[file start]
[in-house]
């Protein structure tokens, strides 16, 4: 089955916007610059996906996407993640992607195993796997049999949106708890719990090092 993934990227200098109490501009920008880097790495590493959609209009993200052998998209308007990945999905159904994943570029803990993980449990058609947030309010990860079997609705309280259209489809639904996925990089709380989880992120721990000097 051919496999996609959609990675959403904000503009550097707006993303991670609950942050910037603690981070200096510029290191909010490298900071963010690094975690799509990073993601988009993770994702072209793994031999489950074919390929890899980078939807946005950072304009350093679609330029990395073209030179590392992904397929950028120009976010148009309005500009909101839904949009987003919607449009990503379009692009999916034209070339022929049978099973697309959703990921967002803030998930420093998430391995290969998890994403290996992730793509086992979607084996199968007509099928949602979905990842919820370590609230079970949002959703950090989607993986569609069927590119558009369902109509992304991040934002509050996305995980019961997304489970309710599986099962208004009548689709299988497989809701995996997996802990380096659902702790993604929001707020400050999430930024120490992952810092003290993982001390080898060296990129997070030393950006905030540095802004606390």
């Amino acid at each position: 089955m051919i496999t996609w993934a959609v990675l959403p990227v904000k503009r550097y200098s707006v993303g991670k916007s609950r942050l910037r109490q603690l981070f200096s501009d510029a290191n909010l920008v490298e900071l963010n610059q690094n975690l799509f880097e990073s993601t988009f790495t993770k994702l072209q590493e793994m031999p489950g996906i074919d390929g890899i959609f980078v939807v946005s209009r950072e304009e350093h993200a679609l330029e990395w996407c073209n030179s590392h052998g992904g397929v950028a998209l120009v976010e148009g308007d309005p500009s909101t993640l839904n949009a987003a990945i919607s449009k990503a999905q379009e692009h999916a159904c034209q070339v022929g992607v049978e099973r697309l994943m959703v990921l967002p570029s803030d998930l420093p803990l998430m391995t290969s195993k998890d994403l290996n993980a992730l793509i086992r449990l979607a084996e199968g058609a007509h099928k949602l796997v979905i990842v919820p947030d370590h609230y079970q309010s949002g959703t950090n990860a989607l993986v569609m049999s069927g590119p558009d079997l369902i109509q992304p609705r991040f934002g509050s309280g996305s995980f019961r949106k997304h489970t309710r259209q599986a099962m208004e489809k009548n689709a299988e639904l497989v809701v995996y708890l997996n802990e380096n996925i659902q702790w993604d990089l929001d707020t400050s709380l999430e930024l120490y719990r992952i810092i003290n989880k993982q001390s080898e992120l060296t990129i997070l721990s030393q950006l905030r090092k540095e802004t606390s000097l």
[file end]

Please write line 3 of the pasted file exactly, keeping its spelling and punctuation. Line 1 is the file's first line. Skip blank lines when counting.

């Amino acid at each position: 089955m051919i496999t996609w993934a959609v990675l959403p990227v904000k503009r550097y200098s707006v993303g991670k916007s609950r942050l910037r109490q603690l981070f200096s501009d510029a290191n909010l920008v490298e900071l963010n610059q690094n975690l799509f880097e990073s993601t988009f790495t993770k994702l072209q590493e793994m031999p489950g996906i074919d390929g890899i959609f980078v939807v946005s209009r950072e304009e350093h993200a679609l330029e990395w996407c073209n030179s590392h052998g992904g397929v950028a998209l120009v976010e148009g308007d309005p500009s909101t993640l839904n949009a987003a990945i919607s449009k990503a999905q379009e692009h999916a159904c034209q070339v022929g992607v049978e099973r697309l994943m959703v990921l967002p570029s803030d998930l420093p803990l998430m391995t290969s195993k998890d994403l290996n993980a992730l793509i086992r449990l979607a084996e199968g058609a007509h099928k949602l796997v979905i990842v919820p947030d370590h609230y079970q309010s949002g959703t950090n990860a989607l993986v569609m049999s069927g590119p558009d079997l369902i109509q992304p609705r991040f934002g509050s309280g996305s995980f019961r949106k997304h489970t309710r259209q599986a099962m208004e489809k009548n689709a299988e639904l497989v809701v995996y708890l997996n802990e380096n996925i659902q702790w993604d990089l929001d707020t400050s709380l999430e930024l120490y719990r992952i810092i003290n989880k993982q001390s080898e992120l060296t990129i997070l721990s030393q950006l905030r090092k540095e802004t606390s000097l």